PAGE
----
BUFFALO – The folks in Milwaukee know all about Steve Greenberg.
Greenberg, the investment banker reportedly hired by Sabres owner Terry Pegula to explore a purchase of the Buffalo Bills, helped former U.S. Senator Herb Kohl sell the Milwaukee Bucks this spring for a staggering $550 million. That price tag, considered unprecedented for a small-market franchise in the National Basketball Association, again served as a reminder of Greenberg's behind-the-scenes influence in professional sports.
Pegula and his wife, of course, haven't even admitted publicly that they're interested in buying the Bills. But according to Don Walker, a reporter who covered the sale of the Bucks for the Milwaukee Journal Sentinel, nobody hires a man like Greenberg without having some sort of interest.
"He's certainly hired one of the best-known sports investors there is in the country," Walker said by phone on Wednesday. "That would go a long way toward possible success in Mr. Pegula's ability to buy the Buffalo Bills."
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Walker has interacted with Greenberg on several occasions, dating back more than a decade, but he's never personally met him. In fact, Greenberg famously tends to broker his deals in secret, making him all but anonymous to the general public. His New York City-based Allen and Company doesn't even appear to have a listed website.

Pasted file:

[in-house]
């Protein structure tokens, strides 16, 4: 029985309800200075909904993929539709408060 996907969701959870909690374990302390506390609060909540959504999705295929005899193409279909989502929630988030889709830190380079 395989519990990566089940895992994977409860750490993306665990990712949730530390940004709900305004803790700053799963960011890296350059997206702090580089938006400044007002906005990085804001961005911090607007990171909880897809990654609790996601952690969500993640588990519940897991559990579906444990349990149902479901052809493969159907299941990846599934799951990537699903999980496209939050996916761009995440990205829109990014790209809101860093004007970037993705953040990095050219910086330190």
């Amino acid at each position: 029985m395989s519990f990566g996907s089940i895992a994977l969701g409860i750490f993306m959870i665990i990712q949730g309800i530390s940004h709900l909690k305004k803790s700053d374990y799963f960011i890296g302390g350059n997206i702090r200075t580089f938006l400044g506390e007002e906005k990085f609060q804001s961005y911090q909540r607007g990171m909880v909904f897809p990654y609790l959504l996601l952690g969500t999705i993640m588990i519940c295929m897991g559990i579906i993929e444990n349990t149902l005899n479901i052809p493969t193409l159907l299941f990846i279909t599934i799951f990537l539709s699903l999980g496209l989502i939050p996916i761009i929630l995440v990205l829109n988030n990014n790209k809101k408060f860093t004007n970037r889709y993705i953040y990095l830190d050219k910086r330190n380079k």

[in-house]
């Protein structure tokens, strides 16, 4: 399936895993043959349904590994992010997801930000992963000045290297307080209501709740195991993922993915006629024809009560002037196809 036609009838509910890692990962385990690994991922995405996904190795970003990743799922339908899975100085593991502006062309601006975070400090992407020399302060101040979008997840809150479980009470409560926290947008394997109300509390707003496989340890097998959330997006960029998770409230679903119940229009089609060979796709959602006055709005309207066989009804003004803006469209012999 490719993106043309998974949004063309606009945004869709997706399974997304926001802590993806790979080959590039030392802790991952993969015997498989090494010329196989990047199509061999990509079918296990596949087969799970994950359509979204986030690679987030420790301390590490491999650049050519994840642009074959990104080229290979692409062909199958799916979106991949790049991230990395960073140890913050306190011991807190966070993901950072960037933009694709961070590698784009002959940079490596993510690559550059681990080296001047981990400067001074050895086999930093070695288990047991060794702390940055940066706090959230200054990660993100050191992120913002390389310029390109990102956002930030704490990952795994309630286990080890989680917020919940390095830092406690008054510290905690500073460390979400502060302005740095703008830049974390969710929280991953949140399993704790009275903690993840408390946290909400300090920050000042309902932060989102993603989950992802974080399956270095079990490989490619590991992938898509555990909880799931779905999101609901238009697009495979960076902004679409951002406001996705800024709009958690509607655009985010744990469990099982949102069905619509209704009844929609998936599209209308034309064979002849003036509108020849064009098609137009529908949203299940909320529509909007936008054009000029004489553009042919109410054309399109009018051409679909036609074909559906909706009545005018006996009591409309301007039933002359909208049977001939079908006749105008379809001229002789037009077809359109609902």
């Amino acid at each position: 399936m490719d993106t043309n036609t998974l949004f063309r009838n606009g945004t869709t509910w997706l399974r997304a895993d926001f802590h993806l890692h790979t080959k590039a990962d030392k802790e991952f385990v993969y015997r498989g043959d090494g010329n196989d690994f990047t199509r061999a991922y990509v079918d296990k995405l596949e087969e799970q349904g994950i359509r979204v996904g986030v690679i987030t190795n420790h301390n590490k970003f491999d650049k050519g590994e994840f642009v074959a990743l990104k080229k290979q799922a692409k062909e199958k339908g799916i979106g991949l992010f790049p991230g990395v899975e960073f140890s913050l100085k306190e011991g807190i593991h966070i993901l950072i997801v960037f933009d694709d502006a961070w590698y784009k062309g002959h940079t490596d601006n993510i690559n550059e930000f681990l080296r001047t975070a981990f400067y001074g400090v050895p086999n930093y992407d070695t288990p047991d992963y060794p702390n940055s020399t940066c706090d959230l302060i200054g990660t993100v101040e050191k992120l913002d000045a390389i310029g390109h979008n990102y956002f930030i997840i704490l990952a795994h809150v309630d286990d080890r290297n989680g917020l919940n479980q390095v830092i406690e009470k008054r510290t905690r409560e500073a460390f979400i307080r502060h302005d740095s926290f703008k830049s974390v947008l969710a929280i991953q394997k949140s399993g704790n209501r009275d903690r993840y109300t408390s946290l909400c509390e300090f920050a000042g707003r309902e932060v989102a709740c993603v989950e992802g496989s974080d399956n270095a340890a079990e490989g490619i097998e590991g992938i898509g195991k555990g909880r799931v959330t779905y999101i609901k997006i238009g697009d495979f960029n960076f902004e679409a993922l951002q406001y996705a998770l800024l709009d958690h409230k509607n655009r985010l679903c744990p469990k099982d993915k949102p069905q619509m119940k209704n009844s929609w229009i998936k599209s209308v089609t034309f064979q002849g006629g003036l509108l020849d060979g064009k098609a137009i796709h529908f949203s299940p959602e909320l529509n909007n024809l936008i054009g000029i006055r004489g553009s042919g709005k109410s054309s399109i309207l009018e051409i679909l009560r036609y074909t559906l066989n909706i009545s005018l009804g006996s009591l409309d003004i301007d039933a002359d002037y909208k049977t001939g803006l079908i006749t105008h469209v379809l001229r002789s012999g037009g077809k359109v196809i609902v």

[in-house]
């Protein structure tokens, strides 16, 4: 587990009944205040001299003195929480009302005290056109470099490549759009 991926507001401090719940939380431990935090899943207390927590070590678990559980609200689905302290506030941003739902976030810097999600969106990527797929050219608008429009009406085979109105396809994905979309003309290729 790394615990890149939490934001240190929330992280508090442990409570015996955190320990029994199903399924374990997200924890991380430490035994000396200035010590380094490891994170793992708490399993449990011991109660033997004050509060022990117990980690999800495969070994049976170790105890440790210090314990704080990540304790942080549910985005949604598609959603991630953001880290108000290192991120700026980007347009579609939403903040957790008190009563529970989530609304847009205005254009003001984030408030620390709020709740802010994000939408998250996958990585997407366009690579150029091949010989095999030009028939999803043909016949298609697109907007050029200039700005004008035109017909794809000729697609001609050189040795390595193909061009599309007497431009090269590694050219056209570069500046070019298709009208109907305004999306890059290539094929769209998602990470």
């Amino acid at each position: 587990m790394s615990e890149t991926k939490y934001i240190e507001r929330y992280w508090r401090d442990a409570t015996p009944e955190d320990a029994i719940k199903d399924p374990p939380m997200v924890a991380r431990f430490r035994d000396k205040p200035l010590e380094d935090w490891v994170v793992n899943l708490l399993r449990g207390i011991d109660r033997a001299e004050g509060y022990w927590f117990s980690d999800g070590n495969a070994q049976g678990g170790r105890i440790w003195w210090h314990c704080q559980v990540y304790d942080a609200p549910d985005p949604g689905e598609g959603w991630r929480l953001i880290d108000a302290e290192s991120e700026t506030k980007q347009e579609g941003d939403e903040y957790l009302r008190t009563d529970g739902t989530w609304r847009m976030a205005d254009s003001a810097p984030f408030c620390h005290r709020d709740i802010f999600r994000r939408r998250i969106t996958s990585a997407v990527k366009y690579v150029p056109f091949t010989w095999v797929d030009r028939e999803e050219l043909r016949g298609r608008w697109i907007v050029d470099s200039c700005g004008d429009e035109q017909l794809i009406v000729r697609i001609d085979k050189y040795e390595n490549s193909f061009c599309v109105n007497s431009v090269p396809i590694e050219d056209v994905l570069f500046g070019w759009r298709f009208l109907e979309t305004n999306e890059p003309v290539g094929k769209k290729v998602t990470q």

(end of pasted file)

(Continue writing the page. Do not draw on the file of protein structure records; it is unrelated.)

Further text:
Perhaps that's what makes Greenberg so successful. He has assisted in the sale of almost a dozen professional sports franchises, including the New York Mets, Houston Astros, San Diego Padres, Milwaukee Brewers, Atlanta Braves, Cleveland Cavaliers and the Washington Wizards.
Normally, Greenberg and his company deal from the seller's perspective, just as they helped the Milwaukee Bucks this year.
"That's usually their expertise," Walker said. "It's unusual to hear that Steve Greenberg or his company might be representing an individual bidder interested in the Buffalo Bills."
Greenberg's influence even extends into the sports media. He was considered instrumental in the creation of the MLB Network, the Big Ten Network and "Classic Sports," which is now ESPN Classic.
Adding to the mystique, Greenberg is also the former deputy commissioner of Major League Baseball. His father was Hall of Fame baseball player Hank Greenberg.
"He's so well-connected," Walker said.
Greenberg's secretary said Wednesday that he likely would decline all interview requests with reporters, adding that he's away on vacation at the moment. According to Walker, Greenberg does not often deal with the media, which likely aids his ability to broker deals.
Despite his secretive nature, Greenberg's colleagues consider him a friendly, honest and up-front investor. Reached by phone Wednesday, a Milwaukee-based lawyer who's dealt extensively with Greenberg in the past said he's highly respected and well-liked by his peers.
And, apparently by Terry Pegula, too.